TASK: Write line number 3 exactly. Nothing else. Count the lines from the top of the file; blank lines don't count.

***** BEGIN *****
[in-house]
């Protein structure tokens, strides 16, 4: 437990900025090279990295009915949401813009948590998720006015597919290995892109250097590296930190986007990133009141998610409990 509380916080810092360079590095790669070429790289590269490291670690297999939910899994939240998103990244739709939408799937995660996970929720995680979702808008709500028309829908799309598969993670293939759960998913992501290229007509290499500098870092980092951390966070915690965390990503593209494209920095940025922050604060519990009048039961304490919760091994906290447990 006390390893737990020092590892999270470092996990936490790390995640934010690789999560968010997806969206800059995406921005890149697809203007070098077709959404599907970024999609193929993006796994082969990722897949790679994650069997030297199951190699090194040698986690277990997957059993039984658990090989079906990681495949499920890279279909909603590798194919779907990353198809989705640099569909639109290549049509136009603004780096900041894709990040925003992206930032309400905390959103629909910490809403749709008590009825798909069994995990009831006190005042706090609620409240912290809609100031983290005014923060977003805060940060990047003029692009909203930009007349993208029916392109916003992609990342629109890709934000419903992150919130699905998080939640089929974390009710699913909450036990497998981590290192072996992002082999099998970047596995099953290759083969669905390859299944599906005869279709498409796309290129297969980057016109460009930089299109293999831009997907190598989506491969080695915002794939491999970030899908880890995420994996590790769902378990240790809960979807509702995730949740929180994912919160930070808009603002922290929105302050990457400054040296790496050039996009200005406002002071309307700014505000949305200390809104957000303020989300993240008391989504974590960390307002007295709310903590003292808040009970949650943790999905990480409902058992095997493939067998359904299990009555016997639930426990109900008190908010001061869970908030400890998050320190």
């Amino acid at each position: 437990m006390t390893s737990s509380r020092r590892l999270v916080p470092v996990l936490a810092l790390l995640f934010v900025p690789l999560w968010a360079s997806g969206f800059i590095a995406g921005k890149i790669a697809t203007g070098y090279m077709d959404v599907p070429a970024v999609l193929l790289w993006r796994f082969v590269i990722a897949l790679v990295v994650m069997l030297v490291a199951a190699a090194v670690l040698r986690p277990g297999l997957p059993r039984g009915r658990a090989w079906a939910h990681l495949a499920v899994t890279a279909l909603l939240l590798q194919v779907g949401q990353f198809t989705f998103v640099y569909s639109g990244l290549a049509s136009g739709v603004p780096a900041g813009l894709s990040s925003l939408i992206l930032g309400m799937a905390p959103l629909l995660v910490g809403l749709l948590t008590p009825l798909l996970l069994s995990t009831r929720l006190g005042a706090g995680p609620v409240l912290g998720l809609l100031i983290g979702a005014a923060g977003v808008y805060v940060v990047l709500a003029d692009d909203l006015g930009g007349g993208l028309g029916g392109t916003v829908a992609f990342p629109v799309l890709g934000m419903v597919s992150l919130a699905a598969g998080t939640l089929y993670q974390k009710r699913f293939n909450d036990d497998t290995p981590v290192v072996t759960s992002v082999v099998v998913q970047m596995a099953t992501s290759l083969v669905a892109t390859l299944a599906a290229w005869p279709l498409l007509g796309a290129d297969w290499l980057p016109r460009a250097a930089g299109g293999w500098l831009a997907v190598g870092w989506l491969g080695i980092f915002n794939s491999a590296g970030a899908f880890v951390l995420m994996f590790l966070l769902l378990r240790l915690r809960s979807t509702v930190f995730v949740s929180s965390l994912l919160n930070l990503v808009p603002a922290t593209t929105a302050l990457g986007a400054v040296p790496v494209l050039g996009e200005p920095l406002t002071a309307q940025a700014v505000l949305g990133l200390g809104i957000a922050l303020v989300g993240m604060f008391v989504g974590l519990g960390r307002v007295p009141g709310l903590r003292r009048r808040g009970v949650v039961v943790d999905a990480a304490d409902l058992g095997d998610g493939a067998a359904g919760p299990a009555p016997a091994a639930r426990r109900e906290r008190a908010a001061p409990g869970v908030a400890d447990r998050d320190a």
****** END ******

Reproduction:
């Amino acid at each position: 437990m006390t390893s737990s509380r020092r590892l999270v916080p470092v996990l936490a810092l790390l995640f934010v900025p690789l999560w968010a360079s997806g969206f800059i590095a995406g921005k890149i790669a697809t203007g070098y090279m077709d959404v599907p070429a970024v999609l193929l790289w993006r796994f082969v590269i990722a897949l790679v990295v994650m069997l030297v490291a199951a190699a090194v670690l040698r986690p277990g297999l997957p059993r039984g009915r658990a090989w079906a939910h990681l495949a499920v899994t890279a279909l909603l939240l590798q194919v779907g949401q990353f198809t989705f998103v640099y569909s639109g990244l290549a049509s136009g739709v603004p780096a900041g813009l894709s990040s925003l939408i992206l930032g309400m799937a905390p959103l629909l995660v910490g809403l749709l948590t008590p009825l798909l996970l069994s995990t009831r929720l006190g005042a706090g995680p609620v409240l912290g998720l809609l100031i983290g979702a005014a923060g977003v808008y805060v940060v990047l709500a003029d692009d909203l006015g930009g007349g993208l028309g029916g392109t916003v829908a992609f990342p629109v799309l890709g934000m419903v597919s992150l919130a699905a598969g998080t939640l089929y993670q974390k009710r699913f293939n909450d036990d497998t290995p981590v290192v072996t759960s992002v082999v099998v998913q970047m596995a099953t992501s290759l083969v669905a892109t390859l299944a599906a290229w005869p279709l498409l007509g796309a290129d297969w290499l980057p016109r460009a250097a930089g299109g293999w500098l831009a997907v190598g870092w989506l491969g080695i980092f915002n794939s491999a590296g970030a899908f880890v951390l995420m994996f590790l966070l769902l378990r240790l915690r809960s979807t509702v930190f995730v949740s929180s965390l994912l919160n930070l990503v808009p603002a922290t593209t929105a302050l990457g986007a400054v040296p790496v494209l050039g996009e200005p920095l406002t002071a309307q940025a700014v505000l949305g990133l200390g809104i957000a922050l303020v989300g993240m604060f008391v989504g974590l519990g960390r307002v007295p009141g709310l903590r003292r009048r808040g009970v949650v039961v943790d999905a990480a304490d409902l058992g095997d998610g493939a067998a359904g919760p299990a009555p016997a091994a639930r426990r109900e906290r008190a908010a001061p409990g869970v908030a400890d447990r998050d320190a």